Lieberman’s campaign motivations are important in judging candidacy

To the Editor:

While I appreciate the respectful tone with which Michael Harris responded to the College Democrats’ op-ed supporting Ned Lamont for Senate, I believe that many of Harris’ arguments miss the point (“Reasons for running aren’t key to the race,” 9/20). Of course we realize that, legally speaking, “The U.S. system doesn’t judge reasons for running, it just requires you to be a citizen and fill out the necessary paperwork.” But voters do get to judge candidates’ reasons for running. Harris himself admits that “Lieberman’s reasons for running are not good ones,” so why should that not be taken into account? Voters can, should and do look for character in their public servants. If Joe Lieberman is in fact — as we allege and Harris does not deny — advancing a campaign that harms the principles he claims to believe in for the sake of his own naked self-advancement, then voters should hold him accountable for that.

In our original editorial, we identified several policy areas in which Lamont will do a better job than Lieberman. While Lieberman strongly advocates the “stay the course” policy in Iraq, Lamont believes we should start drawing down troops and make it clear to the Iraqis that ours is not an open-ended commitment. Lamont supports universal health care, while Lieberman has actively worked to kill such proposals. A volunteer teacher, Lamont knows we need to invest in our public schools, while Lieberman favors diverting money to voucher programs. Lamont supports energy legislation that protects the environment and reduces our dependence on foreign oil; Lieberman supported the Cheney energy bill, a massive giveaway to the oil industry that did little to encourage conservation. Lamont thinks government intervention in the Terry Schiavo case was uncalled for, and that those kinds of private decisions should be left to families; Lieberman supported government intervention. Lamont thinks emergency contraception should be available to all rape victims; Lieberman suggested they “take a short ride to another hospital” if denied care.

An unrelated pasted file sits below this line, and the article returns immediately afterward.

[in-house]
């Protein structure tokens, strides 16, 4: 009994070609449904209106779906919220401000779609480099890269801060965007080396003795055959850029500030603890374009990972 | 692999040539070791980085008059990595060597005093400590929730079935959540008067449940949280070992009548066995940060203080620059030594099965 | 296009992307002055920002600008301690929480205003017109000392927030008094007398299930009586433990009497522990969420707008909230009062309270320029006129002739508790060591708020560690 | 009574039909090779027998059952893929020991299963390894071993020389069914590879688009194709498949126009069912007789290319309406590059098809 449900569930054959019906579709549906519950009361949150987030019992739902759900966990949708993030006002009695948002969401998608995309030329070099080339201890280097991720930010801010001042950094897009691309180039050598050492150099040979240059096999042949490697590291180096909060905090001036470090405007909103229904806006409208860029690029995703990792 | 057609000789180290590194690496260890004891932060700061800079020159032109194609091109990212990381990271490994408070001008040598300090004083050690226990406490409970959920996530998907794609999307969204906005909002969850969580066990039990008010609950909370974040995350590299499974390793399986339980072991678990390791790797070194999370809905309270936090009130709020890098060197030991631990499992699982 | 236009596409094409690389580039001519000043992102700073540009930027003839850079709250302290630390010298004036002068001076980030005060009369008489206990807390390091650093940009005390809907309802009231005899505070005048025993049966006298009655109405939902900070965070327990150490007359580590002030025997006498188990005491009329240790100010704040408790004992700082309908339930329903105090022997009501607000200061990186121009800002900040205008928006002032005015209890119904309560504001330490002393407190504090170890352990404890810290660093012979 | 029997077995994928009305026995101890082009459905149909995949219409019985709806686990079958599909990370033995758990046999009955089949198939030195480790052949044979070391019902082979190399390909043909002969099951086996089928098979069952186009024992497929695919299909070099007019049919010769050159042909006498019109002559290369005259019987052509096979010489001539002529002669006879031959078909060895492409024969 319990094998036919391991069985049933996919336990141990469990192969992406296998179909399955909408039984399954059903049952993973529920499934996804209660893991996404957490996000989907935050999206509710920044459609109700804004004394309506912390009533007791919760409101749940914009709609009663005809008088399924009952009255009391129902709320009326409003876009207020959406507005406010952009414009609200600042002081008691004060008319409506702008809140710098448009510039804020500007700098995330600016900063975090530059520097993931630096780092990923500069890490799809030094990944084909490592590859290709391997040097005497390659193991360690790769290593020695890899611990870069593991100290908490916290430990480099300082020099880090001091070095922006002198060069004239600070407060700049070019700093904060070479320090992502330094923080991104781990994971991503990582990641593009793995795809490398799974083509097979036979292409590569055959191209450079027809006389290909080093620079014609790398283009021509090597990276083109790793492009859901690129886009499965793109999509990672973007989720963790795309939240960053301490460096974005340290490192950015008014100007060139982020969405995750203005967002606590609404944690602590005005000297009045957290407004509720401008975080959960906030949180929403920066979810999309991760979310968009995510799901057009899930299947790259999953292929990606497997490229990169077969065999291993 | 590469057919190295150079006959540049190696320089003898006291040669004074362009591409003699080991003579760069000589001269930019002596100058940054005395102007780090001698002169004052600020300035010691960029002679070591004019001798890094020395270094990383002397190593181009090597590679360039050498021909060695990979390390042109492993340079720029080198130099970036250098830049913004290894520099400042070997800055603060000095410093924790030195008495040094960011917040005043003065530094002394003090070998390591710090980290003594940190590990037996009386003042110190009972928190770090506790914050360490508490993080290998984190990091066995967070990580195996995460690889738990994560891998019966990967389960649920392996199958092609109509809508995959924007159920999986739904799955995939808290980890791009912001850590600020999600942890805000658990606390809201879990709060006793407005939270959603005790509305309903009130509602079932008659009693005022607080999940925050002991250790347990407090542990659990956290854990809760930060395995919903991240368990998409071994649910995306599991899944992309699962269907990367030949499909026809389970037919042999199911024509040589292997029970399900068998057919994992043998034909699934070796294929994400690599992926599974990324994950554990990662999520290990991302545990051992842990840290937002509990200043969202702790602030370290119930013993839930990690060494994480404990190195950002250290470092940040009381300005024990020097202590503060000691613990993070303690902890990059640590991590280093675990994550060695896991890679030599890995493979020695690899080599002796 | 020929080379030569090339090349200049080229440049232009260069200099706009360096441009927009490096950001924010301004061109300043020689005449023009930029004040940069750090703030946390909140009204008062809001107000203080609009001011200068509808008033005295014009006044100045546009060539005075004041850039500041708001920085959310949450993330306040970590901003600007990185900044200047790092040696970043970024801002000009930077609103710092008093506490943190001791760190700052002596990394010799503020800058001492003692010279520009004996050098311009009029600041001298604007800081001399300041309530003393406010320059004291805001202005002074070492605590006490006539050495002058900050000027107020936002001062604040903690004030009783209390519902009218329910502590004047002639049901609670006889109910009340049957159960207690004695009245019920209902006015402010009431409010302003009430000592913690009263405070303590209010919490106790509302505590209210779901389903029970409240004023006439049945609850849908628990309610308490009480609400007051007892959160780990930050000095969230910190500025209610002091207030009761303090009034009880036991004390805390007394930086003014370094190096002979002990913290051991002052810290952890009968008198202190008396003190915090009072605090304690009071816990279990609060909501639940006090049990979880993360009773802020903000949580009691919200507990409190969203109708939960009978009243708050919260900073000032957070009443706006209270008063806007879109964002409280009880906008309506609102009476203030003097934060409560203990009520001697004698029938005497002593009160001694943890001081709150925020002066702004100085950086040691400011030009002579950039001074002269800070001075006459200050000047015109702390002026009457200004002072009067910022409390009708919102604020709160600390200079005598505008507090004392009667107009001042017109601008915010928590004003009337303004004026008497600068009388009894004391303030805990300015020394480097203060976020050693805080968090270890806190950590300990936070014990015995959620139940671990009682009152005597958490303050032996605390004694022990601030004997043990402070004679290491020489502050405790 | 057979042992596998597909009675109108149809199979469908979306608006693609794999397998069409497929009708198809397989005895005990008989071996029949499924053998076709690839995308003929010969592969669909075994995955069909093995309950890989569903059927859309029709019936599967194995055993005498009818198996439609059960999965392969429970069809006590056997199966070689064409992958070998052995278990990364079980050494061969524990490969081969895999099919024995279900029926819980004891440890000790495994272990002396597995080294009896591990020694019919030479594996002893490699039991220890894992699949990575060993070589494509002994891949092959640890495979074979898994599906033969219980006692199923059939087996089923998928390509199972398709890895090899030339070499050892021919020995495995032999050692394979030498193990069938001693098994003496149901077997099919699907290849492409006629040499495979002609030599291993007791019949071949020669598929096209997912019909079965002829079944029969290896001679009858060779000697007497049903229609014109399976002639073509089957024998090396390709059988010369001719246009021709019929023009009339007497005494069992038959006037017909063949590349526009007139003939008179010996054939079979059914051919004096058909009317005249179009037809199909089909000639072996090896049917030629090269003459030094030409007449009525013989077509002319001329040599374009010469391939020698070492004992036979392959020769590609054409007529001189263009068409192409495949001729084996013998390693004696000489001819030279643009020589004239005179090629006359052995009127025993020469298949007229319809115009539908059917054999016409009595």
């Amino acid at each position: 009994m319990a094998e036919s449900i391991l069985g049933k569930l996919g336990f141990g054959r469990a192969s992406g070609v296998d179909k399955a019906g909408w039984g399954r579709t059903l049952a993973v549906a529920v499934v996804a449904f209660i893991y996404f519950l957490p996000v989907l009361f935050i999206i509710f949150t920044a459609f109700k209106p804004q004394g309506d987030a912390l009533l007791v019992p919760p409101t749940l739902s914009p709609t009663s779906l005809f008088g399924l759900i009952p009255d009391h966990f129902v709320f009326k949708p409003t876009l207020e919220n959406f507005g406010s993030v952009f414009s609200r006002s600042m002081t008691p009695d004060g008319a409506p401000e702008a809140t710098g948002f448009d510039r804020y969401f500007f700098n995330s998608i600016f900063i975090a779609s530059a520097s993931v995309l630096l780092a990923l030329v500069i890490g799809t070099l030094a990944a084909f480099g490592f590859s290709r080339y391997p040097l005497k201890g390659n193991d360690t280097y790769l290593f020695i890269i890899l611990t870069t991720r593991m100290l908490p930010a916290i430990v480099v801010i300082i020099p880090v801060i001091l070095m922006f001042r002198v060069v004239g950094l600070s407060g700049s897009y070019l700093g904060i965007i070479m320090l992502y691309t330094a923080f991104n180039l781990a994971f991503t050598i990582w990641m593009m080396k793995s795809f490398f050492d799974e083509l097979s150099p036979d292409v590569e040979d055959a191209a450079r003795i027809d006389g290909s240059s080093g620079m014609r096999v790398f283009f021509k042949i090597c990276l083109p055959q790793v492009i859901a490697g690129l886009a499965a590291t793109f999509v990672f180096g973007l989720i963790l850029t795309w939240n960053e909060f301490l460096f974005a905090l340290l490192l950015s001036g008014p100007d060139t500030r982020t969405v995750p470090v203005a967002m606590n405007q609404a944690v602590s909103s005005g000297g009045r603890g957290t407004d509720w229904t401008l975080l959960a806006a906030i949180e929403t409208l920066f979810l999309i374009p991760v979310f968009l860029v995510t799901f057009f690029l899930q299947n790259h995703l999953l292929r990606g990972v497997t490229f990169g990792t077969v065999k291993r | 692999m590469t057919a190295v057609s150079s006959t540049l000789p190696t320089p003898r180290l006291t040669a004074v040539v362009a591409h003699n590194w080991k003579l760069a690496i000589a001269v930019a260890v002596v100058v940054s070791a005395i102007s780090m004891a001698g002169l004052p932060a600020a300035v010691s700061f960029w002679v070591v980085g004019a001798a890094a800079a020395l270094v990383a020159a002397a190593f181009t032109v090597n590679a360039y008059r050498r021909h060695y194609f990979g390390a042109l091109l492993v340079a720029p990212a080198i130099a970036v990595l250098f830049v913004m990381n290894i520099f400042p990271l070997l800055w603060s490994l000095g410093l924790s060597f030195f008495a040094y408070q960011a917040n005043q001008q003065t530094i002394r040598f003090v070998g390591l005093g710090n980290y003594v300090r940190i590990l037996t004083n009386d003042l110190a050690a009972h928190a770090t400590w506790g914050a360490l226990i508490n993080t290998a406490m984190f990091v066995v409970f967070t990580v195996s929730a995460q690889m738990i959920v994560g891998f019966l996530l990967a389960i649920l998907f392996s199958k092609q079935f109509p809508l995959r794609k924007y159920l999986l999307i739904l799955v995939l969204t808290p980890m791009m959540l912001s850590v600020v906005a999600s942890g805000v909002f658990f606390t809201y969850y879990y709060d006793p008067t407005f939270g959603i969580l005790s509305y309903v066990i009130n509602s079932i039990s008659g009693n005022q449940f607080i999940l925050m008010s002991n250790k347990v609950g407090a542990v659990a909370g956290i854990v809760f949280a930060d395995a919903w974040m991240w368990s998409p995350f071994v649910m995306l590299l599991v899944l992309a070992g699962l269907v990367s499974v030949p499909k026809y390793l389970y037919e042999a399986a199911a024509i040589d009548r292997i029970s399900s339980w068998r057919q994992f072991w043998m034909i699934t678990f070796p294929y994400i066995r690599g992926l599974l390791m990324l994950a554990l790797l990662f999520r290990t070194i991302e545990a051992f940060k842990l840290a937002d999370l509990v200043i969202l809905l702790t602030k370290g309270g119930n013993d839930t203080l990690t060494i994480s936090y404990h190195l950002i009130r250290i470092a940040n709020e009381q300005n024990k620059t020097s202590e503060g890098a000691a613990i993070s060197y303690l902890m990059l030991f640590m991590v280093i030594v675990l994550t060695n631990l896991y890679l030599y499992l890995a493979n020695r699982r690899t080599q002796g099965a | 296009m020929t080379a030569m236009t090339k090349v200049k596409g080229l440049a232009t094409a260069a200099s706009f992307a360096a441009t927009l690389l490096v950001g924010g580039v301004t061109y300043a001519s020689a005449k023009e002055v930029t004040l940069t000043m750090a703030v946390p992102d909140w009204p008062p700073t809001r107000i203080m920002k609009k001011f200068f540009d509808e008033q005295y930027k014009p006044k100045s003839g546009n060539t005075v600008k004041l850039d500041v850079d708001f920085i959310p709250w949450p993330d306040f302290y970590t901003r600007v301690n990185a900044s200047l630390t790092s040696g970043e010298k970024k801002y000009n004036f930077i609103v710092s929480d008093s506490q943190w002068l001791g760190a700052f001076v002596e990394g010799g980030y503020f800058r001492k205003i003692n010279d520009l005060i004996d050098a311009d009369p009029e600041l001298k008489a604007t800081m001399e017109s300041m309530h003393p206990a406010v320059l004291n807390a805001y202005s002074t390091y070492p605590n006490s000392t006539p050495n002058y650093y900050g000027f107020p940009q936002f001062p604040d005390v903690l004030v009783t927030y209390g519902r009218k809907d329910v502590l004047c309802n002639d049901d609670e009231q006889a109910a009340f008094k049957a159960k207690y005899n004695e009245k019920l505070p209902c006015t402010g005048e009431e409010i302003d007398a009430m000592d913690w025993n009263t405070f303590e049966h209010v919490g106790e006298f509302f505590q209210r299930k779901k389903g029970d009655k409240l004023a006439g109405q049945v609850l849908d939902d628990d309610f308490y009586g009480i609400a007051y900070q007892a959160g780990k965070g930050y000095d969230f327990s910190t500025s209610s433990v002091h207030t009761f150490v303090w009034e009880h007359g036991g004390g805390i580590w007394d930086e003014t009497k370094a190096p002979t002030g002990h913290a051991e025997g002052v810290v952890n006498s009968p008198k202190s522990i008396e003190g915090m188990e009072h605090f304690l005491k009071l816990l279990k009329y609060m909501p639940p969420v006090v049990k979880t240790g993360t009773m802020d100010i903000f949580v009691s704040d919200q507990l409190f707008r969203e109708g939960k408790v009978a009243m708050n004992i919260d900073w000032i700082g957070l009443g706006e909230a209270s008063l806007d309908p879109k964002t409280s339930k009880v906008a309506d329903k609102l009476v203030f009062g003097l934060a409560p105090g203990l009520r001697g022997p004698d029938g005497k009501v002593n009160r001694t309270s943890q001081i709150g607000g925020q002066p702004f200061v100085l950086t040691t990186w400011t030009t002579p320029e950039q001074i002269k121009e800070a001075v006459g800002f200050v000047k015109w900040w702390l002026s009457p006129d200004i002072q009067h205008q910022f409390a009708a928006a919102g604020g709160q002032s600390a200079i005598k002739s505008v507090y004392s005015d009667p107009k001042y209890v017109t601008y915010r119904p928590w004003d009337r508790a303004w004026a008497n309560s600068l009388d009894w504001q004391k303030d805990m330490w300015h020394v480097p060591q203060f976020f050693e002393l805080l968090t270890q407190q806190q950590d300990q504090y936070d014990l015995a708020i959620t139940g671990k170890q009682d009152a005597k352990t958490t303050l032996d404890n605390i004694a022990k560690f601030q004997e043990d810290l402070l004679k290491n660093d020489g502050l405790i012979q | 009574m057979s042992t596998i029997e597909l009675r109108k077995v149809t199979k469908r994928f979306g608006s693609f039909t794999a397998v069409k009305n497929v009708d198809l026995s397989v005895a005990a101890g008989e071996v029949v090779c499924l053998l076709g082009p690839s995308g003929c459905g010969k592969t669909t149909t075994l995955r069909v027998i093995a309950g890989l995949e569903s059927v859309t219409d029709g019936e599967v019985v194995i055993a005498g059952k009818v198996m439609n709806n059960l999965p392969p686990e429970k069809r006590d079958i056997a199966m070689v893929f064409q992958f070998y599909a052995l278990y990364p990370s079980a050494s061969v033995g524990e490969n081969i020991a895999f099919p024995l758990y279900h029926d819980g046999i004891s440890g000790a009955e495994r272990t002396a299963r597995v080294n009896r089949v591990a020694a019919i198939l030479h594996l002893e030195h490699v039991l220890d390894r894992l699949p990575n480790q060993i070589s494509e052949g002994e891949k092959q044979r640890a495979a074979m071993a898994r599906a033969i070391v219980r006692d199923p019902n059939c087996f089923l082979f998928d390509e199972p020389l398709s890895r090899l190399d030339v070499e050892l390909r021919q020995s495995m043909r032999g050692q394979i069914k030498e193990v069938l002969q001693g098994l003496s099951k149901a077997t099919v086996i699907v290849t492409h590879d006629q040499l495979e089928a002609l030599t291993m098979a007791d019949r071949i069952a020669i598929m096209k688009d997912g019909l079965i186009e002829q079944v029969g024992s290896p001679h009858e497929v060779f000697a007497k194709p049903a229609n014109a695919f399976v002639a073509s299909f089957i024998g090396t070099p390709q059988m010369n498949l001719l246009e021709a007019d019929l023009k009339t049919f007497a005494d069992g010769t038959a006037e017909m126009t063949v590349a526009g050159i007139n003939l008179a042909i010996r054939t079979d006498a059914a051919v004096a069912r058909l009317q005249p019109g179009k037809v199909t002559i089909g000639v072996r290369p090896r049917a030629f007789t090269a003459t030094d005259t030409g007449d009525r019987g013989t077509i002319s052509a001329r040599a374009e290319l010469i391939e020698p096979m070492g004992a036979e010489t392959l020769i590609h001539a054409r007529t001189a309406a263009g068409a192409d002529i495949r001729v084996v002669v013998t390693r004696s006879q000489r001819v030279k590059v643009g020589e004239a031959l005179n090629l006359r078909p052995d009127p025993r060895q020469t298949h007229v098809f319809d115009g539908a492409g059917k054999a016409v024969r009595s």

But if Iraq, health care, education, energy policy, privacy and reproductive choice are not enough, we could pile on Lamont’s support for gay rights as contrasted with Lieberman’s vote to stop federal aid to public schools that used materials “supportive of homosexuality.” Or we might mention other major votes with which Lamont has taken issue, such as Lieberman’s votes to confirm Michael Brown as Federal Emergency Management Agency chief and Alberto Gonzales as Attorney General.

We understand that Lieberman has the legal right to put his own political advancement ahead of the party and the principles he claims to believe in; we just don’t think he should. He also has the legal right to vote with President Bush on key issues, to campaign with Republican candidates in close House races, and to claim that Democratic critics of the Iraq war “undermine the president’s credibility at our nation’s peril,” but we don’t think he should do that either. This year, Ned Lamont offers Connecticut voters a change. We think they should take him up on it.

Brendan Gants ’08

Sept. 20, 2006

The writer is the president of the Yale College Democrats.

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